STATE AUTO PROPERTY AND CASUALTY COMPANY v. TPI CORPORATION
ORDER finding as moot 25 Motion for Extension of Time; denying 29 Motion to Compel. Ordered by US DISTRICT JUDGE C ASHLEY ROYAL on 5/1/17 (lap)
IN THE UNITED STATES DISTRICT COURT FOR THE
MIDDLE DISTRICT OF GEORGIA
STATE AUTO PROPERTY AND
No. 5:16‐CV‐148 (CAR)
ORDER ON DEFENDANT’S MOTION TO COMPEL
Before the Court is Defendant TPI Corporation’s Motion to Compel Plaintiff
State Auto Property and Casualty Insurance Company to respond to five requests for
production of documents. On February 6, 2017, the Court held a telephone conference
with the lawyers to resolve several discovery disputes. During the conference,
Defendant and Plaintiff disputed whether the documents requested are necessary to
support Defendant’s defense theories. To resolve the discovery issue, the Court
directed Defendant to submit a brief explaining why his defense theories were viable
under Georgia law and asked Plaintiff to respond. Now, having fully considered the
parties’ arguments and applicable law, the Court DENIES Defendant’s Motion to
Compel [Doc. 29].
Plaintiff State Auto, subrogated to the interests of its insured Lolos Real
Estate/Nu‐Way Weiners, Inc. (“Nu‐Way”), brings this products liability action against
Defendant TPI. Plaintiff alleges that Defendant’s defective infrared heater caused a
fire on Nu‐Way’s premises on March 13, 2015, and Plaintiff seeks to recover for the
resulting property damage losses.
On February 6, 2017, the Court held a telephone conference with the lawyers to
resolve several discovery disputes. One of those disputes involves Defendant’s
requests for production of Plaintiff’s underwriting file for NuWay and its written
guidelines, policies, and procedures for underwriting (collectively “underwriting
files”). Defendant argues these underwriting files are relevant to its apportionment of
fault and voluntary payment defenses. However, Plaintiff objects to the requests and
maintains these documents are not relevant to any claims or defenses. To resolve this
issue, the Court directed Defendant to submit a brief explaining why its arguments
concerning the discoverability of Plaintiff’s underwriting files are viable theories
under Georgia law. Thereafter, Defendant filed a Motion to Compel to support its
request for production of documents and explain its defense theories, and Plaintiff
responded. The Motion is now ripe for decision.
Under Federal Rule of Civil Procedure 26, parties are entitled to discovery
regarding any non‐privileged matter that is relevant to any claim or defense.1
Generally, a district court’s decision to compel discovery is not an abuse of discretion
where the items requested are arguably relevant to the case.2 The information sought
need not be admissible at trial but must only be likely to lead to relevant admissible
information.3 Thus, the degree of need sufficient to justify granting a motion to
compel will vary to some extent with the burden of producing the requested
information. In other words, the relevance of discovery requests must be weighed
against “oppressiveness” in deciding whether discovery should be compelled, and a
plaintiff seeking a broad range of documents must show a more particularized need
and relevance.4 However, discovery is not limitless—“[t]he information sought must
be relevant and not overly burdensome to the responding party.”5
Defendant contends Plaintiff’s underwriting files are directly relevant to the
affirmative defenses of contributory negligence, assumption of risk, non‐party fault,
and voluntary payment. The Court will address each argument in turn.
Fed. R. Civ. P. 26(b)(1).
See Maddow v. Procter & Gamble Co., Inc., 107 F.3d 846, 853 (11th Cir. 1997); Fed. R. Civ. P. 37.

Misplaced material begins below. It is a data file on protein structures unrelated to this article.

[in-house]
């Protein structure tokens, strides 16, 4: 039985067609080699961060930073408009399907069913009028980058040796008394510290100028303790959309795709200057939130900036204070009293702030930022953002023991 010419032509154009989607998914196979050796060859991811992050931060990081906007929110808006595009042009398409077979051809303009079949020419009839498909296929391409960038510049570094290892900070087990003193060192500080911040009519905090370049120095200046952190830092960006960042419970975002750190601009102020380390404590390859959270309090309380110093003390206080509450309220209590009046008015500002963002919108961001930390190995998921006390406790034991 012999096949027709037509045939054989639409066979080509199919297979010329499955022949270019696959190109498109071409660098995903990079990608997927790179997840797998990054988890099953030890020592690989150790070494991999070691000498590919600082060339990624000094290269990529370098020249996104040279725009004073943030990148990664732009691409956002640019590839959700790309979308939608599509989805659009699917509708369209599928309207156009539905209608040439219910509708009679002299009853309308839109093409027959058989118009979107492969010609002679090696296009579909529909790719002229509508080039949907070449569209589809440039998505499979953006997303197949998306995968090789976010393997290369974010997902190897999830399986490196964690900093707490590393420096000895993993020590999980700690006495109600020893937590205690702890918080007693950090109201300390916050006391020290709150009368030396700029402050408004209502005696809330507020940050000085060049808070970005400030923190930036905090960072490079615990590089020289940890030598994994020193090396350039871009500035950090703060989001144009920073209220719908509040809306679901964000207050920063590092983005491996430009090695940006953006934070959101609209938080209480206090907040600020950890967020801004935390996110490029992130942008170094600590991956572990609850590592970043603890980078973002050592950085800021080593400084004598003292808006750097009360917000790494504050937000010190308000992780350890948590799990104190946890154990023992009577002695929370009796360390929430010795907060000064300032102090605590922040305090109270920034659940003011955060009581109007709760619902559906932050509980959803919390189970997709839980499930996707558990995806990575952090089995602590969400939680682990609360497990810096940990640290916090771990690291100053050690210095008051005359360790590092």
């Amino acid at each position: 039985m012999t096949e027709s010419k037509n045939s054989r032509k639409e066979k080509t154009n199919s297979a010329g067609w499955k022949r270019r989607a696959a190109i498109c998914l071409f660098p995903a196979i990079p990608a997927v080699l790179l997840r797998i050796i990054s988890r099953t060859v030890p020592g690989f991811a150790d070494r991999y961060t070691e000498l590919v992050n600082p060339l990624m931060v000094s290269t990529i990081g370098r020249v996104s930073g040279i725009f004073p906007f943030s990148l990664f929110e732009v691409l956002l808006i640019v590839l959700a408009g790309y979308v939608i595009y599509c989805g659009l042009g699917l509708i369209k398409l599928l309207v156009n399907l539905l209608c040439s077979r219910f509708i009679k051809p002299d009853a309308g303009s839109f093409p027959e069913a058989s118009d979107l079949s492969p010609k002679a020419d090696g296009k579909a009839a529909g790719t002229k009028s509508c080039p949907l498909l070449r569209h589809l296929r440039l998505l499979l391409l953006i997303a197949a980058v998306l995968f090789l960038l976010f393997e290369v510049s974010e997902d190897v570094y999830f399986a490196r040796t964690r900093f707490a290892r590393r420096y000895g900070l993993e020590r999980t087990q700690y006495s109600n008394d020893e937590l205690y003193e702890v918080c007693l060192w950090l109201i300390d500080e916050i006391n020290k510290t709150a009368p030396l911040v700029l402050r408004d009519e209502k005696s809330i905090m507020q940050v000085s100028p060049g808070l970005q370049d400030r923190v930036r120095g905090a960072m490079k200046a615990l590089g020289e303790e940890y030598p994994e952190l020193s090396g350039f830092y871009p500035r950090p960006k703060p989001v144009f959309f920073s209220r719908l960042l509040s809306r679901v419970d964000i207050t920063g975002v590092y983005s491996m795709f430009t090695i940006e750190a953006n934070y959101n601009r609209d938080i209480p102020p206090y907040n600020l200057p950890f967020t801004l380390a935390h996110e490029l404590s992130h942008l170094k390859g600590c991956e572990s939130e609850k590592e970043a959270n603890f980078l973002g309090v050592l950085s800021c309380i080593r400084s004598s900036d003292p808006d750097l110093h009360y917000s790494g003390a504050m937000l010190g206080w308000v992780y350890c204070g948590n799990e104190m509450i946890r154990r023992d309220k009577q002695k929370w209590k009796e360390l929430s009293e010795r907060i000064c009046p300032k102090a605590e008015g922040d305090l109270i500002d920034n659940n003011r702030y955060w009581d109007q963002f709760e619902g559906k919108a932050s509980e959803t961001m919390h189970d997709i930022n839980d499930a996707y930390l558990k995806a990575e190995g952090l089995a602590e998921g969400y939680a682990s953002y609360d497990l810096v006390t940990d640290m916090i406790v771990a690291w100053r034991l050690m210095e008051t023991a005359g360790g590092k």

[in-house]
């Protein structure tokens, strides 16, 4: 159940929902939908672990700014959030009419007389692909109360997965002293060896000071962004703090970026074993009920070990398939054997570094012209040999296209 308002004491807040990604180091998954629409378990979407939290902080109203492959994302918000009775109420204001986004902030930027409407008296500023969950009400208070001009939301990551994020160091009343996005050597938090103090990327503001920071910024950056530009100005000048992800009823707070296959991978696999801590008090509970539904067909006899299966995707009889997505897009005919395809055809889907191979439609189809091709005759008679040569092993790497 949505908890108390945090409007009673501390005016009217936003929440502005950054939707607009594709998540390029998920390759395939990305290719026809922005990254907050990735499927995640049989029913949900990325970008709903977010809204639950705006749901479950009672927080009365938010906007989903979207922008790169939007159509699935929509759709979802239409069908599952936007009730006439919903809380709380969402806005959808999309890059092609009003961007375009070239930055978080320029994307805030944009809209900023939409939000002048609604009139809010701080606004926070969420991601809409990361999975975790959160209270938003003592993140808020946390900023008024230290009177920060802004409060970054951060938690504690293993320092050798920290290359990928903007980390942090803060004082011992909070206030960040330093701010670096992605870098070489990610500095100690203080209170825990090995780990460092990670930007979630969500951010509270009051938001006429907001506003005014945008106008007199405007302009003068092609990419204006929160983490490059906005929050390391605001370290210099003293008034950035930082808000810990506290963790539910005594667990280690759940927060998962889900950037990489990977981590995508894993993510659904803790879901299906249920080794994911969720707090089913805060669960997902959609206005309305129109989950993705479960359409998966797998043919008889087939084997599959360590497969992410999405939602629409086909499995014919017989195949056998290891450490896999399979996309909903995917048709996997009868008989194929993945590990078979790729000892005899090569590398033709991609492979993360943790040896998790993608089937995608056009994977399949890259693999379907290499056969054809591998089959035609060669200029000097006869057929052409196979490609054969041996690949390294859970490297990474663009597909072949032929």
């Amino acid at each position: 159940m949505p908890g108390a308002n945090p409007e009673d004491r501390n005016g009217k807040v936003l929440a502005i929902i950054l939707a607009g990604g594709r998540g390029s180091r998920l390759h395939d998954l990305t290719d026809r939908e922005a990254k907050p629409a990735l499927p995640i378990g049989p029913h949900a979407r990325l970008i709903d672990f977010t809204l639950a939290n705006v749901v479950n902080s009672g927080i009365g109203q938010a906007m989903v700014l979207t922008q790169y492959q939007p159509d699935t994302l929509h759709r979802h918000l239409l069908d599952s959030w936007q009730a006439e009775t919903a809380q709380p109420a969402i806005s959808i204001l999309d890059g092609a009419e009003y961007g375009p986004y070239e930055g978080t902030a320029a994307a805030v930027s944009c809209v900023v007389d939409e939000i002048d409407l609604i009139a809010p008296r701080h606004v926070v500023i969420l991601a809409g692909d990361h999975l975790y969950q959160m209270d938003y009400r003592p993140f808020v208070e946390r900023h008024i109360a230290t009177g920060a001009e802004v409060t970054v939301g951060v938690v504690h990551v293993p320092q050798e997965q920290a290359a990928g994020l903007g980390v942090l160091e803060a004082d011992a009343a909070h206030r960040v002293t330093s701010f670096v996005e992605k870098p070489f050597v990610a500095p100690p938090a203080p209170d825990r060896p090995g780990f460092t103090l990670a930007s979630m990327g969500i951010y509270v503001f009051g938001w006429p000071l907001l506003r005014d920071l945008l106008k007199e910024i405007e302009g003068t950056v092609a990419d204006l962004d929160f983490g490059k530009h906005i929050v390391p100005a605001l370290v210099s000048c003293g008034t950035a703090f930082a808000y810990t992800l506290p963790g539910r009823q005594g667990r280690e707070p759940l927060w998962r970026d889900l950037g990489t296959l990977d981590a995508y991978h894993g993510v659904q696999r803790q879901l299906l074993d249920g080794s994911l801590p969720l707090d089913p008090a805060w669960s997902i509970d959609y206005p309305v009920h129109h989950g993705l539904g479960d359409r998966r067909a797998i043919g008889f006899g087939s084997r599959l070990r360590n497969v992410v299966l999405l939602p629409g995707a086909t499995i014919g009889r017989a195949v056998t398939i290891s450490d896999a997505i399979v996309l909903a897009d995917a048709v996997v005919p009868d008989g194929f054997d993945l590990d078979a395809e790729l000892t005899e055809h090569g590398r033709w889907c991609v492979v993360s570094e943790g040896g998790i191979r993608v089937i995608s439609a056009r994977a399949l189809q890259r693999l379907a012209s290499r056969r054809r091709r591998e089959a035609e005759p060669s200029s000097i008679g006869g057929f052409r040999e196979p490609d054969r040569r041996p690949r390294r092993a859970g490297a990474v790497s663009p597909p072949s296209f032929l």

3 Fed. R. Civ. P. 26(b)(1).
4 See United States v. R. Enters., Inc., 498 U.S. 292, 306 n.4 (1991) (illustrating generally the standard for
ruling on civil discovery disputes) (internal cites and quotes omitted).
5 Wright v. AmSouth Bancorporation, 320 F.3d 1198, 1205 (11th Cir. 2003) (internal quotations omitted).
Non‐Parties’ Comparative Fault
First, Defendant argues non‐parties to this action, including Nu‐Way and the
installer of the infrared heater, are contributorily negligent for the fire and assumed
such risk because the infrared heater was installed improperly, combustible materials
were stored too close to the heater, and there was not an operable fire sprinkler system
on the premises. To support these arguments, Defendant seeks Plaintiff’s
underwriting files and its general policies and procedures for underwriting risks.
However, Plaintiff argues it has already produced its property inspection report and
the entire claim file, and there is nothing else in the underwriting files that are relevant
to Defendant’s defenses. The Court agrees.
Plaintiff already produced the entire 1,200 page claim file during the initial
disclosures. The file contained a property inspection report from February 14, 2013,
that clearly identified the sprinkler system as being inoperative; thus, Plaintiff does
not dispute this fact. Additionally, the Court directed Plaintiff to turn over any other
property inspection reports or related documents to Defendant. Plaintiff produced the
additional documents related to the February 2013 property inspection and confirmed
no other inspections were conducted of the Nu‐Way property. Because this
information has already been produced, and Defendant has not shown how the
remaining documents are relevant to the non‐parties’ knowledge or comparative fault,
the Court will not require Plaintiff to produce all of its underwriting files and general
policies and procedures for underwriting risks.6
Plaintiff’s Direct Fault
Next, Defendant asserts its defense theories of contributory negligence and
assumption of risk directly against Plaintiff and, thus, seeks the underwriting files to
determine Plaintiff’s assessment and knowledge of these risks. During the telephone
conference, the Court directed Defendant to show how these theories were viable
under Georgia law, which Defendant failed to do. Instead, Defendant points to an
unpublished West Virginia case.7 The Court does not find this case or any cases cited